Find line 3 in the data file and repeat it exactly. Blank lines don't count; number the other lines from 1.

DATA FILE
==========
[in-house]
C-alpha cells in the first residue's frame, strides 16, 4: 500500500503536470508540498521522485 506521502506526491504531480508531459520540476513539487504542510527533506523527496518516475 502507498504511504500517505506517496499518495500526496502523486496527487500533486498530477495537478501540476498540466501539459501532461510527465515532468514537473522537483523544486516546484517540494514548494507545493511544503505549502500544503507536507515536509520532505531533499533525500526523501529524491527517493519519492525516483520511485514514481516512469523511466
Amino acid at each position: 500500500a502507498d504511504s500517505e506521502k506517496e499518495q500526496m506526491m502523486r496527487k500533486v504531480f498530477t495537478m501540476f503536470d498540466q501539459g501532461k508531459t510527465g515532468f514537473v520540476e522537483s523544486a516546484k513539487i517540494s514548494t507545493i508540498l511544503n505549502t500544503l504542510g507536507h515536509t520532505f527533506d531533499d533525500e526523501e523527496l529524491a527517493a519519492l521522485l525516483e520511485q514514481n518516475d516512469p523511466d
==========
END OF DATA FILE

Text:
Amino acid at each position: 500500500a502507498d504511504s500517505e506521502k506517496e499518495q500526496m506526491m502523486r496527487k500533486v504531480f498530477t495537478m501540476f503536470d498540466q501539459g501532461k508531459t510527465g515532468f514537473v520540476e522537483s523544486a516546484k513539487i517540494s514548494t507545493i508540498l511544503n505549502t500544503l504542510g507536507h515536509t520532505f527533506d531533499d533525500e526523501e523527496l529524491a527517493a519519492l521522485l525516483e520511485q514514481n518516475d516512469p523511466d